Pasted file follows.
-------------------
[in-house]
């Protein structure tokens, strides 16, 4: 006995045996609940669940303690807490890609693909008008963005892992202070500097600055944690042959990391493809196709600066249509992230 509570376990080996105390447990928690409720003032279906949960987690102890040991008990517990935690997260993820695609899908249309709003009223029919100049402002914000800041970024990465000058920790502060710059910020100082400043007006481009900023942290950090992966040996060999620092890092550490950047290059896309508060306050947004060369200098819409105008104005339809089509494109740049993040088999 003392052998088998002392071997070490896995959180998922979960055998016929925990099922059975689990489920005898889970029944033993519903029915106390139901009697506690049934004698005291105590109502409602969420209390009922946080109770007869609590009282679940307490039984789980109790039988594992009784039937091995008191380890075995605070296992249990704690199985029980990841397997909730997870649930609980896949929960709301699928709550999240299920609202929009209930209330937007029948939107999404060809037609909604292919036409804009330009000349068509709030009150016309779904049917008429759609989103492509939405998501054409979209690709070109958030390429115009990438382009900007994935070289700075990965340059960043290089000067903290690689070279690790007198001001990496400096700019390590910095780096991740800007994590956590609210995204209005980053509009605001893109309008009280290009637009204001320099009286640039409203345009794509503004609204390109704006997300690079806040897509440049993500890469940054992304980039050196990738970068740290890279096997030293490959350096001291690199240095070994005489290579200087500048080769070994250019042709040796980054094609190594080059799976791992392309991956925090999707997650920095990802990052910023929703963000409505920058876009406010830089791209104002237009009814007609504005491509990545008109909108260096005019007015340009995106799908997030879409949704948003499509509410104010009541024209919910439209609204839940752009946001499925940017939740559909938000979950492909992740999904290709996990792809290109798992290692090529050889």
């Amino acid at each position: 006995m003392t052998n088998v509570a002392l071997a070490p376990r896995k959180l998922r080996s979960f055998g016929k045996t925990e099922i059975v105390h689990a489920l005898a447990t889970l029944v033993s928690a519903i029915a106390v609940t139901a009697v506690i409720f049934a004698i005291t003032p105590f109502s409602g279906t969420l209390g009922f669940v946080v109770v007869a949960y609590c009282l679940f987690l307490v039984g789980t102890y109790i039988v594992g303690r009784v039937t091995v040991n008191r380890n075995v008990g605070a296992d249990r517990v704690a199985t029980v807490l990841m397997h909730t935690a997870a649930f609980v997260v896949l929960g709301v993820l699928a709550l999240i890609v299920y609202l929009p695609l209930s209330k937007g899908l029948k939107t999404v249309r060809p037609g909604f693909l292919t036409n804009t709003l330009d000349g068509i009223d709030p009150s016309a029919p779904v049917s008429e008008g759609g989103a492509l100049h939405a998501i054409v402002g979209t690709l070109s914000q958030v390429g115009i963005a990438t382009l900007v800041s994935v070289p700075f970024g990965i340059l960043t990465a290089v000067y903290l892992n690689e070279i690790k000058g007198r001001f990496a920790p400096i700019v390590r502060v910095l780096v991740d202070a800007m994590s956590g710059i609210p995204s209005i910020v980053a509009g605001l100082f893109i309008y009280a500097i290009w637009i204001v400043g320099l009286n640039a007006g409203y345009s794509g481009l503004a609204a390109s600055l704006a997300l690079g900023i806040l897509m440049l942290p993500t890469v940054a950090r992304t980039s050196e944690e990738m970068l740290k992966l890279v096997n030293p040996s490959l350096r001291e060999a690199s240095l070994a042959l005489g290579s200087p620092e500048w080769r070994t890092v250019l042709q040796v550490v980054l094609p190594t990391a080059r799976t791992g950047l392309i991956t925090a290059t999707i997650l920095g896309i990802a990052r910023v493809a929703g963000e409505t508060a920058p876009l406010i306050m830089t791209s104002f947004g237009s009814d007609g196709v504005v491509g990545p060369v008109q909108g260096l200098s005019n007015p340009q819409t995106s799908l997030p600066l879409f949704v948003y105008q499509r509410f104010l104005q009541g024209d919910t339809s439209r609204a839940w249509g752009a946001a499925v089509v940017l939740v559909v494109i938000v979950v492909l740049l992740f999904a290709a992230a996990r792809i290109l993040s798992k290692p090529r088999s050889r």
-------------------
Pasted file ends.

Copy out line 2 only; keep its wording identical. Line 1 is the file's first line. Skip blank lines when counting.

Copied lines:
């Protein structure tokens, strides 16, 4: 006995045996609940669940303690807490890609693909008008963005892992202070500097600055944690042959990391493809196709600066249509992230 509570376990080996105390447990928690409720003032279906949960987690102890040991008990517990935690997260993820695609899908249309709003009223029919100049402002914000800041970024990465000058920790502060710059910020100082400043007006481009900023942290950090992966040996060999620092890092550490950047290059896309508060306050947004060369200098819409105008104005339809089509494109740049993040088999 003392052998088998002392071997070490896995959180998922979960055998016929925990099922059975689990489920005898889970029944033993519903029915106390139901009697506690049934004698005291105590109502409602969420209390009922946080109770007869609590009282679940307490039984789980109790039988594992009784039937091995008191380890075995605070296992249990704690199985029980990841397997909730997870649930609980896949929960709301699928709550999240299920609202929009209930209330937007029948939107999404060809037609909604292919036409804009330009000349068509709030009150016309779904049917008429759609989103492509939405998501054409979209690709070109958030390429115009990438382009900007994935070289700075990965340059960043290089000067903290690689070279690790007198001001990496400096700019390590910095780096991740800007994590956590609210995204209005980053509009605001893109309008009280290009637009204001320099009286640039409203345009794509503004609204390109704006997300690079806040897509440049993500890469940054992304980039050196990738970068740290890279096997030293490959350096001291690199240095070994005489290579200087500048080769070994250019042709040796980054094609190594080059799976791992392309991956925090999707997650920095990802990052910023929703963000409505920058876009406010830089791209104002237009009814007609504005491509990545008109909108260096005019007015340009995106799908997030879409949704948003499509509410104010009541024209919910439209609204839940752009946001499925940017939740559909938000979950492909992740999904290709996990792809290109798992290692090529050889």